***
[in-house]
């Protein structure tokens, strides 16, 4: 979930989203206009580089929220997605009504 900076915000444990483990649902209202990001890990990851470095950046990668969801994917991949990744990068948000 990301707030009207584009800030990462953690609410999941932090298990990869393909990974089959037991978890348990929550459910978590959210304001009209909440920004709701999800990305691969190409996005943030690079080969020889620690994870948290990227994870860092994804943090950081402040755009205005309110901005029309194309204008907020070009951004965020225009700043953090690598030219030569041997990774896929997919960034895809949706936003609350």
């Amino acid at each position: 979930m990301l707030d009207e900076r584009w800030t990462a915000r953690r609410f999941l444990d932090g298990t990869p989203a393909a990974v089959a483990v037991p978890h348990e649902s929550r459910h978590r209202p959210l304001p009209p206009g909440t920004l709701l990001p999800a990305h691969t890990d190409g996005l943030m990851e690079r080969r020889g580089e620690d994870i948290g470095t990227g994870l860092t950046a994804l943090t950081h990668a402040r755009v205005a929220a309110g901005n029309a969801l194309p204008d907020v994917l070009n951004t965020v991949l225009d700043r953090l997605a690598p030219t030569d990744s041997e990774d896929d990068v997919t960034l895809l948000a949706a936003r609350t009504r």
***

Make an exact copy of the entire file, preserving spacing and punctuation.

[in-house]
């Protein structure tokens, strides 16, 4: 979930989203206009580089929220997605009504 900076915000444990483990649902209202990001890990990851470095950046990668969801994917991949990744990068948000 990301707030009207584009800030990462953690609410999941932090298990990869393909990974089959037991978890348990929550459910978590959210304001009209909440920004709701999800990305691969190409996005943030690079080969020889620690994870948290990227994870860092994804943090950081402040755009205005309110901005029309194309204008907020070009951004965020225009700043953090690598030219030569041997990774896929997919960034895809949706936003609350």
């Amino acid at each position: 979930m990301l707030d009207e900076r584009w800030t990462a915000r953690r609410f999941l444990d932090g298990t990869p989203a393909a990974v089959a483990v037991p978890h348990e649902s929550r459910h978590r209202p959210l304001p009209p206009g909440t920004l709701l990001p999800a990305h691969t890990d190409g996005l943030m990851e690079r080969r020889g580089e620690d994870i948290g470095t990227g994870l860092t950046a994804l943090t950081h990668a402040r755009v205005a929220a309110g901005n029309a969801l194309p204008d907020v994917l070009n951004t965020v991949l225009d700043r953090l997605a690598p030219t030569d990744s041997e990774d896929d990068v997919t960034l895809l948000a949706a936003r609350t009504r």